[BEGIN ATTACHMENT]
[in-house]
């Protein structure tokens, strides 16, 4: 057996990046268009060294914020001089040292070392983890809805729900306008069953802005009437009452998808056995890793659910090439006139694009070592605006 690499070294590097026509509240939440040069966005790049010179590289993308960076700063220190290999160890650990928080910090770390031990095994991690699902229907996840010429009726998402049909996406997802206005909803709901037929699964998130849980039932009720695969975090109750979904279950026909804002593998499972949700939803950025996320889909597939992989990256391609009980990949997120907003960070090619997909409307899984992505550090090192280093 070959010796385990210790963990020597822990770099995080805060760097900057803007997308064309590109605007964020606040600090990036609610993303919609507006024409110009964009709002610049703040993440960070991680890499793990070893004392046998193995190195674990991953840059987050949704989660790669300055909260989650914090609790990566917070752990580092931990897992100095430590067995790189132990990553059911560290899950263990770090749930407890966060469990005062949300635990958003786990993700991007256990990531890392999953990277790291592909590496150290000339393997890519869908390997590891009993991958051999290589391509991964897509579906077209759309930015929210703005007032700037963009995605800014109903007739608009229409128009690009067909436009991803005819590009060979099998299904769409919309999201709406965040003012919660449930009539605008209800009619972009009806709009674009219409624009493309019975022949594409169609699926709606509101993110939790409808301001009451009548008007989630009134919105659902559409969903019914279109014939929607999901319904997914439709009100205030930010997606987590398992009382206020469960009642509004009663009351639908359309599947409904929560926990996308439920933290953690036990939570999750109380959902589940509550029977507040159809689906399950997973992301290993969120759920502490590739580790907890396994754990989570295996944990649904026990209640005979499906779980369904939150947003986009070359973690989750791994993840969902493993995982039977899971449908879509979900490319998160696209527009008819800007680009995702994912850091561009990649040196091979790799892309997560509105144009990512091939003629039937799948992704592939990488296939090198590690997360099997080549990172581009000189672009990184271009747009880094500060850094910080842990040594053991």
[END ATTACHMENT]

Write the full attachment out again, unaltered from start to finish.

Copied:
[in-house]
């Protein structure tokens, strides 16, 4: 057996990046268009060294914020001089040292070392983890809805729900306008069953802005009437009452998808056995890793659910090439006139694009070592605006 690499070294590097026509509240939440040069966005790049010179590289993308960076700063220190290999160890650990928080910090770390031990095994991690699902229907996840010429009726998402049909996406997802206005909803709901037929699964998130849980039932009720695969975090109750979904279950026909804002593998499972949700939803950025996320889909597939992989990256391609009980990949997120907003960070090619997909409307899984992505550090090192280093 070959010796385990210790963990020597822990770099995080805060760097900057803007997308064309590109605007964020606040600090990036609610993303919609507006024409110009964009709002610049703040993440960070991680890499793990070893004392046998193995190195674990991953840059987050949704989660790669300055909260989650914090609790990566917070752990580092931990897992100095430590067995790189132990990553059911560290899950263990770090749930407890966060469990005062949300635990958003786990993700991007256990990531890392999953990277790291592909590496150290000339393997890519869908390997590891009993991958051999290589391509991964897509579906077209759309930015929210703005007032700037963009995605800014109903007739608009229409128009690009067909436009991803005819590009060979099998299904769409919309999201709406965040003012919660449930009539605008209800009619972009009806709009674009219409624009493309019975022949594409169609699926709606509101993110939790409808301001009451009548008007989630009134919105659902559409969903019914279109014939929607999901319904997914439709009100205030930010997606987590398992009382206020469960009642509004009663009351639908359309599947409904929560926990996308439920933290953690036990939570999750109380959902589940509550029977507040159809689906399950997973992301290993969120759920502490590739580790907890396994754990989570295996944990649904026990209640005979499906779980369904939150947003986009070359973690989750791994993840969902493993995982039977899971449908879509979900490319998160696209527009008819800007680009995702994912850091561009990649040196091979790799892309997560509105144009990512091939003629039937799948992704592939990488296939090198590690997360099997080549990172581009000189672009990184271009747009880094500060850094910080842990040594053991």